Do your students groan when it’s time for vocabulary? Do you groan when it’s time for vocabulary? Need to find new strategies to make vocabulary fun? Guess what? It doesn’t have to be boring! Yes, perhaps your reading program (that you might be forced to use, and either like or dislike) may present vocabulary in a boring way, but that doesn’t mean you have to follow suit.
Here are a few ideas for spicing up your vocabulary time!
ACT IT OUT (with words):
Split your kids into groups of two or three randomly (or not so randomly depending on your class). Give each group ONE vocabulary word and 5 minutes to create a skit that illustrates their vocabulary word in some way. Can this work with ANY vocabulary list? Yes, it can. I promise. This activity will force your students to think outside the box and come up with things you never dreamed possible. Allow students to use accessible props like paper, desks, chairs, the white board, and anything else that is readily available. Students then have one minute to present their skit to the class. The group cues the class to listen by starting with the word “BEGIN” and alerts them to raise their hand to guess the vocabulary word by saying “END”. I would allow the students to have their vocabulary list sitting in front of them.
ACT IT OUT (without words):
Use the suggestions from #1, but don’t allow the students to talk during their skits. This is, of course, more challenging, but when we challenge students, they rise to the occasion, right? For what it’s worth, I used this method almost exclusively. You will definitely see some skits that you don’t understand, but the students will be engaged in their learning. They will be forced to think in new ways while they learn the vocabulary words.
HOW MANY WORDS?:
Place students in groups of three of four and give them the vocabulary list. Instruct them to use as many vocabulary words in a four sentence story as possible. The key to succeeding in this challenge (and you can make it a competition if you choose) is to use the words correctly AND be entertaining. If you choose to make it a competition, you can swap stories with other classes in your grade level and ask the students to determine which story wins (it’s best to keep the names off the papers in this case). Many times, I will set a minimum number of words that must be used (6 or 7 works well for a story with 4 sentences). Do this activity one time and your students will be begging you to do it again.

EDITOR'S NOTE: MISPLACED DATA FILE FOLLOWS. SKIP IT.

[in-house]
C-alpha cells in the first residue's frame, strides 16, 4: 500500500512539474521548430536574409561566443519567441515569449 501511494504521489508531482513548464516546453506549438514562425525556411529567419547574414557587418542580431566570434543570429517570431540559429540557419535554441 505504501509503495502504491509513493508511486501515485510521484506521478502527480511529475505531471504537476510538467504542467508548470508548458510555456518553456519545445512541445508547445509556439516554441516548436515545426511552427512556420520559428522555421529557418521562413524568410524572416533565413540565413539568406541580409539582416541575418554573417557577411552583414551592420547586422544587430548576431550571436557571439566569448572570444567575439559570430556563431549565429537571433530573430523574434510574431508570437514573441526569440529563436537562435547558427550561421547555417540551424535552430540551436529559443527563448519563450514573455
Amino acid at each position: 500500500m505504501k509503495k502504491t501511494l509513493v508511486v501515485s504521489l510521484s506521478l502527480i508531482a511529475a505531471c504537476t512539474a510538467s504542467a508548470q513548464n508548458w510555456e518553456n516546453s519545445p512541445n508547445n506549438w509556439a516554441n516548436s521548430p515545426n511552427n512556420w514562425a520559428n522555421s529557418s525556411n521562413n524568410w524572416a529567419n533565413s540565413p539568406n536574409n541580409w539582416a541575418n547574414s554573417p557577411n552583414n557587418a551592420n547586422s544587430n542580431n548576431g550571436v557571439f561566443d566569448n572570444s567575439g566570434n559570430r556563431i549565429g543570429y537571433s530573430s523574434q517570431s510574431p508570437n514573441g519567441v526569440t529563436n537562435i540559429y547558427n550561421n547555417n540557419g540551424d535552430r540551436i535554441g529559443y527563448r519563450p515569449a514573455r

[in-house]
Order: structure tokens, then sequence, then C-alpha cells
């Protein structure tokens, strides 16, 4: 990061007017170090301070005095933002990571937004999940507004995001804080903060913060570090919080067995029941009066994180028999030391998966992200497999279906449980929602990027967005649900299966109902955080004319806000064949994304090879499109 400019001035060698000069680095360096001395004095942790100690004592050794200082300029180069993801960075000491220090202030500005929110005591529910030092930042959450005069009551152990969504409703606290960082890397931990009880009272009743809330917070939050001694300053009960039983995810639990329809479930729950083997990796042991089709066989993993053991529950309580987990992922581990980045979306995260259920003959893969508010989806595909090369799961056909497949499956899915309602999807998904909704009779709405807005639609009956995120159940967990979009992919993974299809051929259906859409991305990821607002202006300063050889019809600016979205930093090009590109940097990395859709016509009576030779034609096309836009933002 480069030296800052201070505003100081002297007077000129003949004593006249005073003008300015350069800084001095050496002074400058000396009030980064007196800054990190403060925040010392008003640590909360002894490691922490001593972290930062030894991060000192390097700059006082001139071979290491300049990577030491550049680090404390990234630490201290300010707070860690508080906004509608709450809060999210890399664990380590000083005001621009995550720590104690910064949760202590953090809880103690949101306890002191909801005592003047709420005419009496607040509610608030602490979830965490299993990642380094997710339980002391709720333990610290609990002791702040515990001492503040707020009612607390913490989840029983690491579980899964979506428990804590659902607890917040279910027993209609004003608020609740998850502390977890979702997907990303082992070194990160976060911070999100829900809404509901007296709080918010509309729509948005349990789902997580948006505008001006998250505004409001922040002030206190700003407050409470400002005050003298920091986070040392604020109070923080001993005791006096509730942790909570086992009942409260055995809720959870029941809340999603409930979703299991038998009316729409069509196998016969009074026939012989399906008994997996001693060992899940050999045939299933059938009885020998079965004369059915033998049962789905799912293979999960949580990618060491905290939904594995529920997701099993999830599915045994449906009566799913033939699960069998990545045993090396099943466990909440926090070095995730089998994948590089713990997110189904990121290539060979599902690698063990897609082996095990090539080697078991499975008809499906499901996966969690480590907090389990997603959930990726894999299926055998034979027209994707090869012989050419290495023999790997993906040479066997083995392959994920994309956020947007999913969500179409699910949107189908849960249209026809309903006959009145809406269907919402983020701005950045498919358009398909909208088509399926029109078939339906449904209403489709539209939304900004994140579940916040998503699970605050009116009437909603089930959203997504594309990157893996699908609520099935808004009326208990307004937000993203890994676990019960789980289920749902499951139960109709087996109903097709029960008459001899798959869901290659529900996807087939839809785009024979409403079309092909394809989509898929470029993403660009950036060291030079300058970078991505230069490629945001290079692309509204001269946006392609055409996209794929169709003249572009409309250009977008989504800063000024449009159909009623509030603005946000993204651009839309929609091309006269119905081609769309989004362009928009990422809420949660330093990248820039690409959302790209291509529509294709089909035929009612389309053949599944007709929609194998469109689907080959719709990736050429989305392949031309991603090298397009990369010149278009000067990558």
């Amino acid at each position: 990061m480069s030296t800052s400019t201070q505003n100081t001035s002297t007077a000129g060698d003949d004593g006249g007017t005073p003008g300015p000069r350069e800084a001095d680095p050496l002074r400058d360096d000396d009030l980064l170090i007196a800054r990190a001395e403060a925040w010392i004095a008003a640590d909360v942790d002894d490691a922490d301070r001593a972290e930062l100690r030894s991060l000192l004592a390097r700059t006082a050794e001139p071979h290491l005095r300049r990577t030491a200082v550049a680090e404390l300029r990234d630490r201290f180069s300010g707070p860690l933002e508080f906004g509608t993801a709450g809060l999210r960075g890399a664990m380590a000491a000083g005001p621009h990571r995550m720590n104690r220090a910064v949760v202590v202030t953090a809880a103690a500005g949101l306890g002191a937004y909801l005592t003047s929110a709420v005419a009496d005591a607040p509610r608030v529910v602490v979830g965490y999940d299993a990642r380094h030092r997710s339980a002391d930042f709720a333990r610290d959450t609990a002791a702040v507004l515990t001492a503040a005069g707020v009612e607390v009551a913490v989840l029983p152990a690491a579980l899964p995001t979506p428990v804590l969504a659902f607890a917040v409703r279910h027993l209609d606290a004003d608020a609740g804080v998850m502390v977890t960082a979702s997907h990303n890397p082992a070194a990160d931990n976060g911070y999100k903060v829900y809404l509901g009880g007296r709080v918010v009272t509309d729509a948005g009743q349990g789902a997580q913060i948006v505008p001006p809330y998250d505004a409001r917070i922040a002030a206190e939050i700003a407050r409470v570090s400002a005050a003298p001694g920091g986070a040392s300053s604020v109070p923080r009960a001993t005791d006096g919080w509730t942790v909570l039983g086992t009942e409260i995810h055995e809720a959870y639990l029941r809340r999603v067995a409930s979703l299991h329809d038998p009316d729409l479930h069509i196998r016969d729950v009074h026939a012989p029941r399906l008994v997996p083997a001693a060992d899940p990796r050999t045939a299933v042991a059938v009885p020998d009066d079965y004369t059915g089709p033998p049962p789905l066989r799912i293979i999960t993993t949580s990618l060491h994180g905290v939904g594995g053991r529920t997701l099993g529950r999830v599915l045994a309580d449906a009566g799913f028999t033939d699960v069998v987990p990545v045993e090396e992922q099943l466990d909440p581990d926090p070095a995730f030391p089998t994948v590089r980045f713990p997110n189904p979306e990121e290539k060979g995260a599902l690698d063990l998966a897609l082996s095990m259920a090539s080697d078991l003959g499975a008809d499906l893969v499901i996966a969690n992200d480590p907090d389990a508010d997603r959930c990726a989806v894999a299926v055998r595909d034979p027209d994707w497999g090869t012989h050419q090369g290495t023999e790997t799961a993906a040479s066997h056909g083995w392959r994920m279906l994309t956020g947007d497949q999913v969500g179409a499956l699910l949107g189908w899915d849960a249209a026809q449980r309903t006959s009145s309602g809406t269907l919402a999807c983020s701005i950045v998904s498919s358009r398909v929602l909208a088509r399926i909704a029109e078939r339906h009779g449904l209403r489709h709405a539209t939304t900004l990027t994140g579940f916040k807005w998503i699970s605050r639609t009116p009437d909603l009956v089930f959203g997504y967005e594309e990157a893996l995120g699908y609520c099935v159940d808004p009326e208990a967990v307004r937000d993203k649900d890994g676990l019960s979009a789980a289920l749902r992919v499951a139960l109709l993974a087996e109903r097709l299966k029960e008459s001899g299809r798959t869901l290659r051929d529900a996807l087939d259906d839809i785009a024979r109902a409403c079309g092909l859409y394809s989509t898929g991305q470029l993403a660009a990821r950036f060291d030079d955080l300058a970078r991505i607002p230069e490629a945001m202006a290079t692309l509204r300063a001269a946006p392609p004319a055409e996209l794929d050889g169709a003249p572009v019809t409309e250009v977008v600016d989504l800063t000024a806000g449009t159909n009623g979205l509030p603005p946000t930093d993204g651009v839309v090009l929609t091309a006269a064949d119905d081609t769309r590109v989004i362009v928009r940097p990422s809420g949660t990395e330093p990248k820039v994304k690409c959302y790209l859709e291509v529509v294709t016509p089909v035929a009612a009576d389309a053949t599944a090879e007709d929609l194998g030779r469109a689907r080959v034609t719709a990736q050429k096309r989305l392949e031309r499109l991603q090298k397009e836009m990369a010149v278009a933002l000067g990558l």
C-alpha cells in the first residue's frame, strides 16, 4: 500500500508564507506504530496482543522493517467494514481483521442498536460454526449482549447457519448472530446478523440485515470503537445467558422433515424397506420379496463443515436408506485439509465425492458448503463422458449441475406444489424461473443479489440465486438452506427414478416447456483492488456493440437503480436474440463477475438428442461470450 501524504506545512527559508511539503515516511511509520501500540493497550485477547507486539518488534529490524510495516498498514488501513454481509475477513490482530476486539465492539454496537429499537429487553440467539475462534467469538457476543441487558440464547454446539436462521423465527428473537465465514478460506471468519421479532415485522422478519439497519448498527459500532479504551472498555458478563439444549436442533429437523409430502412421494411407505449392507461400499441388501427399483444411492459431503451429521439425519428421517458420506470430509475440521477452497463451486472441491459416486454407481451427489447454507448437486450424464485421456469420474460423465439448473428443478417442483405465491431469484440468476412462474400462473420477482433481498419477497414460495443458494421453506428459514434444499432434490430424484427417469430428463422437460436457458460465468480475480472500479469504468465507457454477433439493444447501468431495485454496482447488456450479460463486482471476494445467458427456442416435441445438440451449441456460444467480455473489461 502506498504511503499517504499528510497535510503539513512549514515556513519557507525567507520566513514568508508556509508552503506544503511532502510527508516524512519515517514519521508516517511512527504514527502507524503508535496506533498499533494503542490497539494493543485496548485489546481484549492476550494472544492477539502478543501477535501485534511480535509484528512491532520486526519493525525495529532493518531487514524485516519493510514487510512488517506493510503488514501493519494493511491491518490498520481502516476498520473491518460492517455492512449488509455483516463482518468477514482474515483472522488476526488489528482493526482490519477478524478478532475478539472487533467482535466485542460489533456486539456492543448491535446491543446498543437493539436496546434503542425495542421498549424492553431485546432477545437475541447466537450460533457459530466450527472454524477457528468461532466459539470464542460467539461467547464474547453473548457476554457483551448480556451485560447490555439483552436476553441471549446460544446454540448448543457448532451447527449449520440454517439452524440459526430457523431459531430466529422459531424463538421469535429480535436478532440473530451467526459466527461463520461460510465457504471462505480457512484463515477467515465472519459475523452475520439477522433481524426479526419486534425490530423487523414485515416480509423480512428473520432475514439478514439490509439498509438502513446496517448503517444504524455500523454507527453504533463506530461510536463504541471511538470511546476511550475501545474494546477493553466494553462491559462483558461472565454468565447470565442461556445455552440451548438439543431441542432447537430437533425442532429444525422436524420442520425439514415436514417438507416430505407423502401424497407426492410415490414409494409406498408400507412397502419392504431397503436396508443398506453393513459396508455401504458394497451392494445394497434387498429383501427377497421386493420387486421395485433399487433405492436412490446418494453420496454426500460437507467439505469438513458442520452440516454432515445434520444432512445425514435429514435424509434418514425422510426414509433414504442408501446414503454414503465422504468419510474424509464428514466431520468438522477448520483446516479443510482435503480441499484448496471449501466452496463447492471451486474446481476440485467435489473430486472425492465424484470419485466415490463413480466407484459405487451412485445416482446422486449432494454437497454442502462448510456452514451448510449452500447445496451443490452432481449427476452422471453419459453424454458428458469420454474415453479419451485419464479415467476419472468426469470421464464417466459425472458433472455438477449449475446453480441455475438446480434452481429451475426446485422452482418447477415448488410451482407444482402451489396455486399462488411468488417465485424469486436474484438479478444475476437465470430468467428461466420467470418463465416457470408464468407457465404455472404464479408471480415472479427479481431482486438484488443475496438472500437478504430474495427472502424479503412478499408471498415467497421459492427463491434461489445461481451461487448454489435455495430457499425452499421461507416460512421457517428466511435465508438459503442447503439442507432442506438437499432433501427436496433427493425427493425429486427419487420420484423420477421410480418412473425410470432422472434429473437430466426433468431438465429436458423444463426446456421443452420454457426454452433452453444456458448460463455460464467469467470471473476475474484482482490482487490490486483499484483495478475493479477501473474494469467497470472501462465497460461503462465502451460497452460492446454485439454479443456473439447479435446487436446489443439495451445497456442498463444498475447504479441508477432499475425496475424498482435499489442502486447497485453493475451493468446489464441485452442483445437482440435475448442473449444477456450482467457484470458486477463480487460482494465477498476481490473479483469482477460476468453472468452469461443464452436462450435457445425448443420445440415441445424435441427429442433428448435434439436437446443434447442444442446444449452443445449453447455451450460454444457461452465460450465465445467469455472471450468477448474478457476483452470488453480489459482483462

GUESS MY WORD:
Students each get a sticky note placed on their forehead (or back) and must ask questions to determine the word written (by you) on their sticky note. Students can do this activity in a small group or you can have one student in the front of the room at a time (you must know your class to determine which scenario works best). The student guessing his/her word can ask YES or NO questions like, “Am I a verb? Am I a noun? Am I an adjective? Do I have a prefix? Do I have a suffix? Would I come after HOUSE in the dictionary?” The student guessing his/her word DOES have access to the vocabulary list and can ask questions based on the list of words. I like to make a rule that students only get TWO “official” guesses. If the student gets the word within two guesses, he/she wins.
DRAW A PICTURE:
Ask students to create an illustration for each vocabulary word. Again, any vocabulary words will work. If the word is abstract, you can tell students “to draw a picture that illustrates that word in some way.” If it’s necessary to write a sentence under the picture to provide clarity, that is fine. Again, students will be forced to think outside the box and will surely come up with some surprising pictures!
The DOWN and DIRTY:
Let’s face it, learning words can be boring or it can be fun. Students are savvy and will pick up vocabulary when we use it in context and have confidence in their ability to use it. Continue to use words in your daily interactions that might be “above their heads” because students are sophisticated enough to use context clues to figure out your message.
Let’s also face it… some words are more fun to learn. Words that are fun to say, read, and write are a bright spot in a student’s day. I’m not talking about words like fart, poop, and puke either.
I’m talking about sophisticated words that would impress even the most “word wise” adults. I love words and that’s why I created fancy vocabulary products for upper elementary (and even middle school) students. Check out my fancy vocabulary freebie here! If your students like it, you can check out the products tied to this freebie by clicking the pictures below. If you are a SERIOUS word loving teacher, there is also a bundle available at a reduced price!
Cheers to arming our students with sophisticated words that add to their plethora of knowledge!
You might also be interested in these posts:
- Top 4 Ways to Help When Students Get Stuck on a Word
- Ordinary People Change the World: A Review of Brad Meltzer’s Biography Series
- The Top 4 Ways to Foster Grit in the Classroom
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